“Nothing’s worse than course correcting at the end of the year. Waiting to the end of the year to go back and look at 365 days and go, ‘Oh, we should have changed course mid-year.’”—Ann Marie Krahulec

Q5: What should content marketers do if their boss wants them to get an industry certification?

Ask about the support your employer will provide to earn the certification. What is the investment, and how will it affect your work pipeline?

“I have to ask them 1.) What is the certification and 2.) How much time are you asking me to invest? It’s going to take away from actually producing content and the role that you hired me for as a content marketer, digital marketer, or content strategist.”—Ann Marie Krahulec 

“I’ve had this happen to me before. I was hired as an email marketer and was told to get Marketo certification. What kind of support am I going to have? This certification process, even for basic levels, is like $250 per test.”—Ann Marie Krahulec

“I need to get paid for training, I need [to be] paid for the certification, and we have to shuffle some of these other things that I’m running. Because I’m running a lot of campaigns, I’m not just doing email marketing. So we have to figure out a balance.”—Ann Marie Krahulec

Ask if the certification will help your career.

“Say, ‘Is this really going to help my career? Is this really going to help me overall in my career?’ Especially when people are starting out, they don’t know. So, of course, they’re going to jump on it and say yes, I want that certification so I can keep my job, or maybe it’ll help me get a promotion. And sometimes it does, sometimes it doesn’t. You have to say where’s the balance? Where’s the balance for my home life, for my career? Is it worth the investment to do that?”—Ann Marie Krahulec

If the certification doesn’t speak to you and your goals, don’t be afraid to say no.

“It also depends, too, on what kind of certification. In my scenario, it was very dry, memorizing rules, and stuff that I know I’m not good at. And there wasn’t going to be the ability to do any of this during work hours.”—Erika Heald

Q6: Is content marketing valued in regulated industries?

Content marketing is a key differentiator for regulated companies. 

“At Schwab, it was a huge differentiator, because we did so much investor education. It was built into the values that we had as a company: Bringing investing to everybody, democratizing investing. So content marketing had a whole team of people creating investor education content.”—Erika Heald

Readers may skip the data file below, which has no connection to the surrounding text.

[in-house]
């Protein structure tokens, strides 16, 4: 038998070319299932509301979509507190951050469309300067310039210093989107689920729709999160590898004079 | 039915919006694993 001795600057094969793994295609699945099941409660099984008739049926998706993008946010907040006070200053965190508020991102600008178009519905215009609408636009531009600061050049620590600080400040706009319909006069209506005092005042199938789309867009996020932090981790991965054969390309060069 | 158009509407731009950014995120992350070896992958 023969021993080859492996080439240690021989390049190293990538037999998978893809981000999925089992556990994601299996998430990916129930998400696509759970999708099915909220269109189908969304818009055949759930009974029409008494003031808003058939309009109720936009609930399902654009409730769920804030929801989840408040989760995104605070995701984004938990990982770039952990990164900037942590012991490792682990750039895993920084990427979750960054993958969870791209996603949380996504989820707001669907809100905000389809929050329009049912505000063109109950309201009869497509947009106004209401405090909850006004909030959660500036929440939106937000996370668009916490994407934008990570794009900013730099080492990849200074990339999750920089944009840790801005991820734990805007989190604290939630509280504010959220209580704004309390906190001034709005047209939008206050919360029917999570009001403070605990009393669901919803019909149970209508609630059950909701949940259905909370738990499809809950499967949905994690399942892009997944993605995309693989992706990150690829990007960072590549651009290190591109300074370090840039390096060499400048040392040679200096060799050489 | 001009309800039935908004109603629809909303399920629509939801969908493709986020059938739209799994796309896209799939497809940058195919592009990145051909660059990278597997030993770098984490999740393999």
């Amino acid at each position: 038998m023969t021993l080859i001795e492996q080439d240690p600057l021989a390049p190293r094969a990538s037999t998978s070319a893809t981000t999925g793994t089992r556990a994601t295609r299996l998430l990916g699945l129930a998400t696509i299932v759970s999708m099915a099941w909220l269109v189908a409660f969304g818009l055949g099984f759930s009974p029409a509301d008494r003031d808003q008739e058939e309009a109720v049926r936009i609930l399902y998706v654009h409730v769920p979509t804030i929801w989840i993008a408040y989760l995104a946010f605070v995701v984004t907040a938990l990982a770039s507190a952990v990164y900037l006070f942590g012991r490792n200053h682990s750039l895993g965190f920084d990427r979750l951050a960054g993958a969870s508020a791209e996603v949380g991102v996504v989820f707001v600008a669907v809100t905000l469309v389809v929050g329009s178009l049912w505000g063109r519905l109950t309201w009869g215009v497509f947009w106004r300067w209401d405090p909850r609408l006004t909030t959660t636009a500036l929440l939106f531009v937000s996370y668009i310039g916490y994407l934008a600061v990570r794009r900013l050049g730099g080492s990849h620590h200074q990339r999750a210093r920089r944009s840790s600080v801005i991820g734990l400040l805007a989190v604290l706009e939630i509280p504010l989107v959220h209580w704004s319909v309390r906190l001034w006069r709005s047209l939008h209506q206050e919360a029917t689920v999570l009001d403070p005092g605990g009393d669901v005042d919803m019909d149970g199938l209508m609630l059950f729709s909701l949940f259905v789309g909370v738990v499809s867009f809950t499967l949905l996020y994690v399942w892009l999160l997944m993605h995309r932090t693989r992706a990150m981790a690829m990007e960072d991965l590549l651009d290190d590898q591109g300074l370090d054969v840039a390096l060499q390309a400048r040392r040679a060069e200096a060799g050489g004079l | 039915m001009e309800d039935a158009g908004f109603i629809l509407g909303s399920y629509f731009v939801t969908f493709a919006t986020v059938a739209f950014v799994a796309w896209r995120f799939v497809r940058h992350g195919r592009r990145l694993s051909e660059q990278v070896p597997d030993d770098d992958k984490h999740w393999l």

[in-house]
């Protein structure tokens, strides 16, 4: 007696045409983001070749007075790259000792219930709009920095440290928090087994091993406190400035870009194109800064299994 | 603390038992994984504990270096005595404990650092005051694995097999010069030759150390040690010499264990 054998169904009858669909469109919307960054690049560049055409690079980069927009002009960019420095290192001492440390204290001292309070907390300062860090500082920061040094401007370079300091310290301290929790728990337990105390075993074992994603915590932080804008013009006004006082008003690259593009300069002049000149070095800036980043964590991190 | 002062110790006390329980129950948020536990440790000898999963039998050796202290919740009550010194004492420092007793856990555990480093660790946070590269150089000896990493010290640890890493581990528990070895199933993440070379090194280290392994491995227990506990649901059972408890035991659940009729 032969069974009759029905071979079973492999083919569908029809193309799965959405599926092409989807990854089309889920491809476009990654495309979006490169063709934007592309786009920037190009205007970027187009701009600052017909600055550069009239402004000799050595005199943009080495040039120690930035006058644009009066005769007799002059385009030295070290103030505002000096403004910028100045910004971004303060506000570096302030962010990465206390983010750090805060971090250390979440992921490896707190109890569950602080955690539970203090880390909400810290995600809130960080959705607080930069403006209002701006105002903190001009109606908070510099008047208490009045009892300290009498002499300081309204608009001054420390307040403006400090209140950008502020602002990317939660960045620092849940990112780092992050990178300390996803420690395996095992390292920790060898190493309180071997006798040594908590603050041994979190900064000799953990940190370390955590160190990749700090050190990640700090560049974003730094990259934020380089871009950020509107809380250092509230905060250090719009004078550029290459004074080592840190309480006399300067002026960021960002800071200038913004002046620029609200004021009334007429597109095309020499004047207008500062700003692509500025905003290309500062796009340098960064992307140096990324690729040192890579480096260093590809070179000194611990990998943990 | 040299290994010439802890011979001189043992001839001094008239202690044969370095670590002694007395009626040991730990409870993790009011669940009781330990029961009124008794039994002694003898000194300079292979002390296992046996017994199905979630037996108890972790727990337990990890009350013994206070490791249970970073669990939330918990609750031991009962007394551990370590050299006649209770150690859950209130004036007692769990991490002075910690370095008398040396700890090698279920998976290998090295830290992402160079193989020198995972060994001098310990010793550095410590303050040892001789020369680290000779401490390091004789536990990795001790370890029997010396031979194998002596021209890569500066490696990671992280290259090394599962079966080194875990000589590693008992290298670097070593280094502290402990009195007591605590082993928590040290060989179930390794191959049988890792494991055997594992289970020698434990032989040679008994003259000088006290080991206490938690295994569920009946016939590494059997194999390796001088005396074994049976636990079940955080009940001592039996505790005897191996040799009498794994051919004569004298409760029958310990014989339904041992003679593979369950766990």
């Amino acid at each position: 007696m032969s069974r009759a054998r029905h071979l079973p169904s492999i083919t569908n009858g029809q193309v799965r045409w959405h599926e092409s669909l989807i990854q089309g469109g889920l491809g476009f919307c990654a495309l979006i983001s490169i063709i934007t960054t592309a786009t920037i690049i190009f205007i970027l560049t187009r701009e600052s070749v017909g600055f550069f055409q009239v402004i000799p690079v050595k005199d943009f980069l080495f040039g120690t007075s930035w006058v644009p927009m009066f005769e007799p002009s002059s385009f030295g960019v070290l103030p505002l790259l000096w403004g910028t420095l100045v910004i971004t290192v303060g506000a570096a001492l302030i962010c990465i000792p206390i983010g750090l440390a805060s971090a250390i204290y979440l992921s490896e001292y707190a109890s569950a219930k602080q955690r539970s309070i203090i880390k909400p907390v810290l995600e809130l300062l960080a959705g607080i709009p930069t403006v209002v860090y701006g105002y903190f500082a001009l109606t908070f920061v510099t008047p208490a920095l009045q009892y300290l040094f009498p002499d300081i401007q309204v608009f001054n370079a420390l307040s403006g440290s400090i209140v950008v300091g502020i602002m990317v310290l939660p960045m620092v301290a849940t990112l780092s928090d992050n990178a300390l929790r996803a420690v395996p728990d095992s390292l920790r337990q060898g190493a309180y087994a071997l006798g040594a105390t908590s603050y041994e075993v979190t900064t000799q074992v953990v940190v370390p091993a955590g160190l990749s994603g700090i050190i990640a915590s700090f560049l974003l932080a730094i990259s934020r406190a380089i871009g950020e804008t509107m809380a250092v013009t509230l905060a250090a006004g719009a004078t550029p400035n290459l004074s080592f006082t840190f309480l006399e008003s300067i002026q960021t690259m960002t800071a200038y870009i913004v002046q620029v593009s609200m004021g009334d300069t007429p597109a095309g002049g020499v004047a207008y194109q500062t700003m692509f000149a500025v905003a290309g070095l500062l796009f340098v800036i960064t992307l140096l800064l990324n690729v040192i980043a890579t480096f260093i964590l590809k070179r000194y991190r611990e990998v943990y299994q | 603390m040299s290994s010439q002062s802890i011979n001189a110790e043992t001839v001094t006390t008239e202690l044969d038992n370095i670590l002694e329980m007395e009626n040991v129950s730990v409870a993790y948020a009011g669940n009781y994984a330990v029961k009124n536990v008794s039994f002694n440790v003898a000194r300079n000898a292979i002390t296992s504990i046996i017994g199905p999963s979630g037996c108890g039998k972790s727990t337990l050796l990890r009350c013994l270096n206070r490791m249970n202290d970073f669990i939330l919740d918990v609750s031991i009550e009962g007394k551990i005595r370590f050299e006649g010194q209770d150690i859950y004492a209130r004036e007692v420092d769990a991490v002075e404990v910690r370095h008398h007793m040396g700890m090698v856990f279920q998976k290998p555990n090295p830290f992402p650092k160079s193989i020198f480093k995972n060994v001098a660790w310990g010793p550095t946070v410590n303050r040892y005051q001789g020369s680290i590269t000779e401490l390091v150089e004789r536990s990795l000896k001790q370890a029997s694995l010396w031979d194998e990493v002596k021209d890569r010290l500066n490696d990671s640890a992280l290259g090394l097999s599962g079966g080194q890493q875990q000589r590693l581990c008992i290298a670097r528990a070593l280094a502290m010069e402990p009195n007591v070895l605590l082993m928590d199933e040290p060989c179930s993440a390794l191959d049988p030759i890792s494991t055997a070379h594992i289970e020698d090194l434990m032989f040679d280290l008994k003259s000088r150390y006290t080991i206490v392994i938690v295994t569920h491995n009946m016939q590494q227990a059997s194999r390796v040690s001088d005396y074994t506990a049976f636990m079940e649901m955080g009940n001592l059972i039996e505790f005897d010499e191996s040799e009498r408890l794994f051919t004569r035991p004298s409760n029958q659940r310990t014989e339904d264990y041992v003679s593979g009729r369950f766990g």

“In the veterinary care services, it was a cornerstone of what we did. Educating pet parents on the importance of vaccinations and basic health care for your pet. We were offering them and educating them about services so that they could provide for their pet and still be able to afford all the other necessities they need.”—Ann Marie Krahulec

Q7: How can marketers make the case to their executives that they should try new content marketing approaches? 

Your leadership may not understand content marketing, but they will buy into it if you explain its purpose. This article from Erika is a great explainer of what content marketing is and how to succeed.

“My job is to educate people on what we do and why it’s important. Once you humanize it and explain it to them in terms that they understand and in the language that they understand, they’re going to be much more receptive to that.”—Ann Marie Krahulec

Develop a solid relationship with stakeholders and subject matter experts involved in your content creation. 

“The most important thing about developing relationships in your company or in your organization is setting up initial meetings with people. Find out who your stakeholders are for that campaign or whatever you’re producing content for. Who’s the one who’s going to do the final sign-off?”—Ann Marie Krahulec

“Set up a one-on-one meeting and ask questions. Why are we doing this? Who is our audience? What do you want them to do?”—Ann Marie Krahulec 

Remind your stakeholders that content marketing can take months (if not years) to show tangible results. 

“In the sales industry, our sales cycle can be 18-24 months. I could generate a lead in 2023, but the company won’t actually see results until 2025. That’s where content strategy comes into play. How long does it actually take me to produce a piece of content from start to finish with legal approval? It can be anywhere from six weeks to six months.”—Ann Marie Krahulec

Q8: How can content marketers gain audience insights in a highly regulated industry in place of consumer surveys?

Attend the conferences and events that your audience attends.

“We have product marketers who go to conferences and come back with ‘They asked us [this]. They’re talking about [this].’ So we can actually get boots-on-the-ground information directly from our subject matter experts.”—Ann Marie Krahulec

Social media polls can provide valuable insights.

“There are also surveys that you can send out to clients and customers. LinkedIn has polls. You can put it out on your corporate channels. We’re noticing these trends, what are you most interested about?”—Ann Marie Krahulec

“Just doing an informal poll like that to say what is my audience caring about? Where can I create content around that subject? Five people may answer, or you may get two comments because not everything is going to go viral, but at least that can kickstart that creative process within you and your team.”—Ann Marie Krahulec

Monitor social media to see what topics are trending and how your audience is engaging with the topic.